Perpetuum and Texas Instruments Enable Sensor System Manufacturers to Transmit High Data Loads Entirely Powered by Vibration Energy-Harvesting


Perpetuum, the world leader in vibration energy-harvesting, announces its PMG17 vibration energy-harvesting microgenerator can readily be used to power the Texas Instruments CC2420 single chip RF transceiver and MSP430 16 bit ultra-low-power microcontroller. As a result, sensor node manufacturers can now design battery-free sensor systems using the IEEE 802.15.4 standard even for the most data intensive applications such as condition monitoring. This opens up many new opportunities for proprietary protocols.

Texas Instruments' CC2420 transceiver is designed for low-power, low-voltage RF applications using the 802.15.4 protocol. A vibration energy-harvesting sensor node designed around the CC2420 by Perpetuum engineers is capable of sampling 2kbyte of vibration data and transmitting it over 100m (line-of-sight) every 60 seconds when only 0.025g of vibration is present. At this incredibly low level of vibration the PMG17 energy harvester produces up to 1mW, while at 1g the output is around 50mW, enabling the node to measure and transmit continuously. The node can be configured to measure and transmit much smaller data sets, such as temperature, more frequently or larger data sets less frequently, depending on the application.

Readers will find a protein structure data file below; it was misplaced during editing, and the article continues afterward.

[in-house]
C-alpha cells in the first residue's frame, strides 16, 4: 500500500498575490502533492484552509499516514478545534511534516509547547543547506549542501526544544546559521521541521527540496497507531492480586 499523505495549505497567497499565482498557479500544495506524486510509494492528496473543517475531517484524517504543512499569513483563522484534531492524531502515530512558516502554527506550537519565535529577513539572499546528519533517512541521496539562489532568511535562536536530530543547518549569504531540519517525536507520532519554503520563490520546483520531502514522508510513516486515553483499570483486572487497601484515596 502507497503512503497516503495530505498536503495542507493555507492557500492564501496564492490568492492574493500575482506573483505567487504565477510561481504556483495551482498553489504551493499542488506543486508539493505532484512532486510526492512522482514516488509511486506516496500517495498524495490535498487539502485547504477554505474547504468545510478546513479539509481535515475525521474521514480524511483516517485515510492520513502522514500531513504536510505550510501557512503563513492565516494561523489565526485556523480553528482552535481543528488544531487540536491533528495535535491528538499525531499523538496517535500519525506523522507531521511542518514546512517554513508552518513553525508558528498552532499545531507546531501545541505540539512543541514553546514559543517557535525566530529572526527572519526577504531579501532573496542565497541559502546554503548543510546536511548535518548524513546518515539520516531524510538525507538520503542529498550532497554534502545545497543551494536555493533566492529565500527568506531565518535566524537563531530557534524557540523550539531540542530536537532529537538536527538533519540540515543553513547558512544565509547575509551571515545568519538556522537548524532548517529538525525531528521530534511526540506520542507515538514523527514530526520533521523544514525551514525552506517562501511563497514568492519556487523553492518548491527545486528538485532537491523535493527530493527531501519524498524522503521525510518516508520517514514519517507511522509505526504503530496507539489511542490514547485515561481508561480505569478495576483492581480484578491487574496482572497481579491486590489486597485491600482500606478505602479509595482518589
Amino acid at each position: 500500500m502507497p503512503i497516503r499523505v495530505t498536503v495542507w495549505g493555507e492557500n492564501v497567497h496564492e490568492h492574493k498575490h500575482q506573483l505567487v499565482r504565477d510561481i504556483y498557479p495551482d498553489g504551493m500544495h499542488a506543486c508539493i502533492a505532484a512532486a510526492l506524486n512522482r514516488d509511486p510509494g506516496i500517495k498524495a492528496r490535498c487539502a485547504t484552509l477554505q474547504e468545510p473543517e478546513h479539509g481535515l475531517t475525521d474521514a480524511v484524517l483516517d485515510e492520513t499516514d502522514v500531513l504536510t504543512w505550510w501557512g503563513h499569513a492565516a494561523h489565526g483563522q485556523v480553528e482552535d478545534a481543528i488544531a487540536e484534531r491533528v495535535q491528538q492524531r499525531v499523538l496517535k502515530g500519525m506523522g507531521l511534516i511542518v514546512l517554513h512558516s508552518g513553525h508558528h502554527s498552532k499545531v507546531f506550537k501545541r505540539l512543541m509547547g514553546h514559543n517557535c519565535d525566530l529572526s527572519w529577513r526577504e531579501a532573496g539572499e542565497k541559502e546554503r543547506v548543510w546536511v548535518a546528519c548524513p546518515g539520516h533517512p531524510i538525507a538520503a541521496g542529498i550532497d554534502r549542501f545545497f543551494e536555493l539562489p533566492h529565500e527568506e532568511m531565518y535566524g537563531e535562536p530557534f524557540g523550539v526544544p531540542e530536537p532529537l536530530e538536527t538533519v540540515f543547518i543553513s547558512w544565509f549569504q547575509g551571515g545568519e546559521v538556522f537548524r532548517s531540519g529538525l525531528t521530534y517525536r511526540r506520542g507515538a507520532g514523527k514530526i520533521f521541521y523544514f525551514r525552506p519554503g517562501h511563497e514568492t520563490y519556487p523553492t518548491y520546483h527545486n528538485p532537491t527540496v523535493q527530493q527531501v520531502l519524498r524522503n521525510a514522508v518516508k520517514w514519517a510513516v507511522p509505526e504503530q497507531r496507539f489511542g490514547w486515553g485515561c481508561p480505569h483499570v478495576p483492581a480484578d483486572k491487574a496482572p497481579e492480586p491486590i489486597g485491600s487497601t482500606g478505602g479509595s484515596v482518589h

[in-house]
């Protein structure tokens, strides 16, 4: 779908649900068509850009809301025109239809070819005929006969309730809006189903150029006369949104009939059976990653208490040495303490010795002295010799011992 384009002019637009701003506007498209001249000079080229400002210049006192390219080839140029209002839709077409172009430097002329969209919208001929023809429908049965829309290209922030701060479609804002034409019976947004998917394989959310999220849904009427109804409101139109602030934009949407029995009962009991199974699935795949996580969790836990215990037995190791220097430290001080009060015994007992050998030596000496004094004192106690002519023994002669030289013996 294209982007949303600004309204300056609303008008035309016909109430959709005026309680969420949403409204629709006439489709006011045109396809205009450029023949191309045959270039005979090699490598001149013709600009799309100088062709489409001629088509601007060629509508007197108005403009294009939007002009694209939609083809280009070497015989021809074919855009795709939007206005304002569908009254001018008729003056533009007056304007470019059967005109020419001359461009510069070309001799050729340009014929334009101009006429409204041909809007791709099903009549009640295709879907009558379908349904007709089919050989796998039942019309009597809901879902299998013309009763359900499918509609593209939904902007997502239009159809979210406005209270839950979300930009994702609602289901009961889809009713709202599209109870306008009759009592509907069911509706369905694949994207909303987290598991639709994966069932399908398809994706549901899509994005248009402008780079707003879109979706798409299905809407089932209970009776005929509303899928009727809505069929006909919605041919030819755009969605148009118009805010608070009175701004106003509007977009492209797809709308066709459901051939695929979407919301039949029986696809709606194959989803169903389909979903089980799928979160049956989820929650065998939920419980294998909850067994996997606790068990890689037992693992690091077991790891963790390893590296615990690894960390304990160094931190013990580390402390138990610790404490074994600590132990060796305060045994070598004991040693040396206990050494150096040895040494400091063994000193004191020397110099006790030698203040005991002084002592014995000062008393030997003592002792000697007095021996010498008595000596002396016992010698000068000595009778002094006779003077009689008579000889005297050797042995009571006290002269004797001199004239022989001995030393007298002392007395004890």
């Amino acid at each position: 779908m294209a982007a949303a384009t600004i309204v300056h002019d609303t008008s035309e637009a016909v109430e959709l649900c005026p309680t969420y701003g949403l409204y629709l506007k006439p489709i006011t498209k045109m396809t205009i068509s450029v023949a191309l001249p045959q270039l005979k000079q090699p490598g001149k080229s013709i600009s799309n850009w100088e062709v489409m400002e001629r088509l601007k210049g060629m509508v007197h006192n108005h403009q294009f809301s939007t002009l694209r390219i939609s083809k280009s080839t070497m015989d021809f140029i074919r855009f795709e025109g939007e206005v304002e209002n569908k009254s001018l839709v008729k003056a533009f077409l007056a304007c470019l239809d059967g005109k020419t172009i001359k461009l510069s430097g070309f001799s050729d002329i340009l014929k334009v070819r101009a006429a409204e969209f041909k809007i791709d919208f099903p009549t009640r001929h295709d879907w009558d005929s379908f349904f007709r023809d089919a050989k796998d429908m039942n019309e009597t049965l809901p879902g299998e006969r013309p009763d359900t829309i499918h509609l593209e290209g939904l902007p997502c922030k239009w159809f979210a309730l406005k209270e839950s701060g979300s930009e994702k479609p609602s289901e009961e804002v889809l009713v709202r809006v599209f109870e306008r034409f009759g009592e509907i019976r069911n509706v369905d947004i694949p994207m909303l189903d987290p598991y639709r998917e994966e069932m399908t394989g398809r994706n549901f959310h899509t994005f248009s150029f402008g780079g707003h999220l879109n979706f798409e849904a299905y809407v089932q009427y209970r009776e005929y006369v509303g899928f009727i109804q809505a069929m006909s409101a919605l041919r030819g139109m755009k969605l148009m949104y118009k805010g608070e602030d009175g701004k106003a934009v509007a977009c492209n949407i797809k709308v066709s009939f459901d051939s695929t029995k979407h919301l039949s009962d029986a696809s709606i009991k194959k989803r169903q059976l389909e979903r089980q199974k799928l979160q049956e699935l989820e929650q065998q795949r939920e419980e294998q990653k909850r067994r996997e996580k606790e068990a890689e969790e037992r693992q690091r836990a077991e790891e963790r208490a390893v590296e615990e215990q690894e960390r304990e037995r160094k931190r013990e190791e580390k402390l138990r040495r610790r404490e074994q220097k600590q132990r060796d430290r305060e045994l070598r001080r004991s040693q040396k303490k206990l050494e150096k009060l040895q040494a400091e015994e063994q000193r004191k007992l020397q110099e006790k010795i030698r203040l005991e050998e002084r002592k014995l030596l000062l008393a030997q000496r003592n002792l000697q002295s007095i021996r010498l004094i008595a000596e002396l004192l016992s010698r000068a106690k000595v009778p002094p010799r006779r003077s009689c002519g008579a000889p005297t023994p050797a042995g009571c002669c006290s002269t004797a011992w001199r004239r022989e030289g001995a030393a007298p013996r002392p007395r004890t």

"We are delighted Perpetuum has designed a practical alternative to batteries that can be used to power our transmitters," says Frank Forster, Business Development Manager, Catalog DSP, MCU & Low-Power Wireless Europe at Texas Instruments. "With an increasing industry demand for wireless sensor systems, battery-free systems are now a reality. They offer a reliable source of power and there are no disposal and maintenance issues."

"Our microgenerators and the Texas Instruments CC2420 enable wireless sensing nodes to monitor plant, process and machinery, remotely, wirelessly and without any batteries," says John Parker, Senior Engineer, Perpetuum. "Operators can use the data about the condition of plant equipment for improved asset management, and for preventative maintenance, allowing them to significantly reduce down-time and save thousands of pounds."

An application note to aid engineers designing self-powered wireless condition monitoring systems is available for download from the Perpetuum website, www.perpetuum.com.

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